Share this article

print logo

Jay Skurski's Bills Mailbag: Should you still 'trust the process?'

The Buffalo Bills sit fourth in the projected draft order entering Week 9, but there will be some stiff competition for the No. 1 overall pick next April.

The Oakland Raiders looked downright horrible Thursday night against the lowly 49ers in dropping to 1-7. That's tied with the Giants for the worst record in the league. It gets more amazing by the day that the Giants passed on Sam Darnold in favor of a running back. The Raiders, meanwhile, have Jon Gruden under contract for the next nine years. Talk about buyer's remorse.

Let's get to this week's mailbag ...

Eric Schultz asks: We knew this would be a tough season, but did it have to be this bad? I say no. Defense is good. Even a little more competence on offense should have made a difference.

Bk asks: How can we “trust the process” when the coach and general manager are putting this product on the field? Rebuilding I can take, but this offense is historically bad.

Jay: I can’t argue with that. Here’s how I would say you can “trust the process,” though: We’ve seen the alternative, and we know that doesn’t work. The Bills have forever cycled through coaches and general managers.  That has proved to be a recipe for failure. Since Brandon Beane and Sean McDermott took over, they’ve been consistent in expressing how this “build,” as they call it, will take some time. I understand the skepticism right now based on how the offense has looked, but it’s too early to pull the plug. I’m far from convinced that Josh Allen is the answer, but it’s not that uncommon for rookie quarterbacks to struggle, and there is no denying he needs a better supporting cast. The fact is, we simply don’t know right now if he’s the right man for the job.

That’s not to absolve the front office and coaching staff from blame. Beane should have had a veteran quarterback to mentor Allen in here the day after he traded AJ McCarron. I would have hired a more veteran quarterbacks coach instead of handing the job to David Culley, who has been a receivers coach for the majority of his career. The trade for Kelvin Benjamin is looking like a big-time miss. There will come a time when it’s clear whether the plan is working, but we’re not there yet.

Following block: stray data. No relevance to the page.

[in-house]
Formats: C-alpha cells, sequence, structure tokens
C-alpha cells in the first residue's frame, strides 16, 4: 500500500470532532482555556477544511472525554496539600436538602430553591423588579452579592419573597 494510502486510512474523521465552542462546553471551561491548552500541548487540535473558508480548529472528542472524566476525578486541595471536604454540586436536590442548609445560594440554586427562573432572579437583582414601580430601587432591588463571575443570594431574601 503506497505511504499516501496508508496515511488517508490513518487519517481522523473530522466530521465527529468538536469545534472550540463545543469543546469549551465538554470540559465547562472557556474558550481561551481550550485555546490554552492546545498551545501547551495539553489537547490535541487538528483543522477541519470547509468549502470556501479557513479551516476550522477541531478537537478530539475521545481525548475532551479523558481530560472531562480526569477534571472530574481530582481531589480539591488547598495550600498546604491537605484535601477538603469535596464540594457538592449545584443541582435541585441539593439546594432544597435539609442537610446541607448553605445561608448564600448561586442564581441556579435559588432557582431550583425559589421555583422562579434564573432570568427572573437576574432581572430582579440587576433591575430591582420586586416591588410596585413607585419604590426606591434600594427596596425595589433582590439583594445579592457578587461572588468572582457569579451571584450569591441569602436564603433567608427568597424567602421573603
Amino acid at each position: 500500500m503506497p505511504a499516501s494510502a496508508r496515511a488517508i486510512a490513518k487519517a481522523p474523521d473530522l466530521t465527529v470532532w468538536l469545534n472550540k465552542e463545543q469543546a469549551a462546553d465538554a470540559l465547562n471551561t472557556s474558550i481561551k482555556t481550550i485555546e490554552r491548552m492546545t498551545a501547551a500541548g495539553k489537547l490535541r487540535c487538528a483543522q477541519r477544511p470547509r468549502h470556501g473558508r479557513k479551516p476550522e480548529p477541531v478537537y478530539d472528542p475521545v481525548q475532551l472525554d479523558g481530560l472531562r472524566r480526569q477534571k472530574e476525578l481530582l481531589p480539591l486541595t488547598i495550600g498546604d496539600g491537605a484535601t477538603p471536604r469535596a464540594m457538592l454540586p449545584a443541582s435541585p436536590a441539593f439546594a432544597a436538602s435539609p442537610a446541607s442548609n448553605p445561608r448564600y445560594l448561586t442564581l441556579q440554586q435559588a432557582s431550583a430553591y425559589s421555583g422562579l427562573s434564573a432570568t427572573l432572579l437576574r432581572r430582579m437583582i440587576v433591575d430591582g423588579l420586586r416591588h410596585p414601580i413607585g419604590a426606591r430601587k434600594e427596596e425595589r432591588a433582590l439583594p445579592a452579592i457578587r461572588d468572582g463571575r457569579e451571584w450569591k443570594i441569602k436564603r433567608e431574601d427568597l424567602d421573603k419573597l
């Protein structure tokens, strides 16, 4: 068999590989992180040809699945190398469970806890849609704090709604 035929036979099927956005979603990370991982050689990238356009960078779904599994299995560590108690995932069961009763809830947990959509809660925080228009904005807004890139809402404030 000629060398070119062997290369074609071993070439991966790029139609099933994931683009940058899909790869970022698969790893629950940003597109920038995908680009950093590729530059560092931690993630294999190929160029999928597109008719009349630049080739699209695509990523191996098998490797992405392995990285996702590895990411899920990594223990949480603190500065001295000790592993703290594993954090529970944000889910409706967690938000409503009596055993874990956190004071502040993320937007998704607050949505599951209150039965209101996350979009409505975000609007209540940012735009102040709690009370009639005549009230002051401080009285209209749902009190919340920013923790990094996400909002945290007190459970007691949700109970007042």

Rick McGuire asks: Next year is McDermott’s and Beane’s ever-so-critical third season here. The Bills look to have at minimum a top-5 pick in the draft and $80 million or so to spend in free agency. What should the Pegulas and fans realistically expect? I’m thinking less than 9-7 and both may be gone.

Jay: Some of that depends on how the team finishes this year. If it really bottoms out and goes 3-13 or 4-12, it’s a pretty big leap to nine wins. In that sense, improving to .500 would be significant. That’s short of the playoffs, though, which should be the goal. I’m not ready to say the Bills have to make the postseason next year or else Beane and McDermott should be on the hot seat, but I’m with you that the pressure to show big-time improvement will be very real. That will start for Beane on the first day of free agency, continue to the draft and then lead into training camp and the season.

Lefty Ruggiero asks: Can we sneak UB’s offense on the Bills’ roster?

Jay: Now there’s an idea. Anthony Johnson is the best receiver playing in Western New York, and I’m not sure it’s close. I’ll be interested to see what happens with Tyree Jackson this offseason regarding the draft. It’s been extremely impressive what UB’s marquee teams – men’s and women’s basketball and football – have been able to do the past year or so.

TNFP69: Why would the Bills put our rookie quarterback back in this year when healthy? A bad offensive line and receivers can only cause him to get some bad habits. What do you think?

Jay: I’d rather get as big of a body of work from Allen as I can, so I’d put him back in the lineup. I get the concern about the offensive line, which has struggled dating to the preseason, but no team is going to have five Pro Bowlers up front. The only way Allen is going to get the experience he needs is by being on the field. It’s on the coaching staff to make sure Allen doesn’t develop bad habits. That’s what they’re here for.

Luigi Michael asks: I took LeSean McCoy’s postgame, distressed comments as a subtle signal that he hoped to be traded at the deadline. For his sake, I had hoped the same. Your thoughts?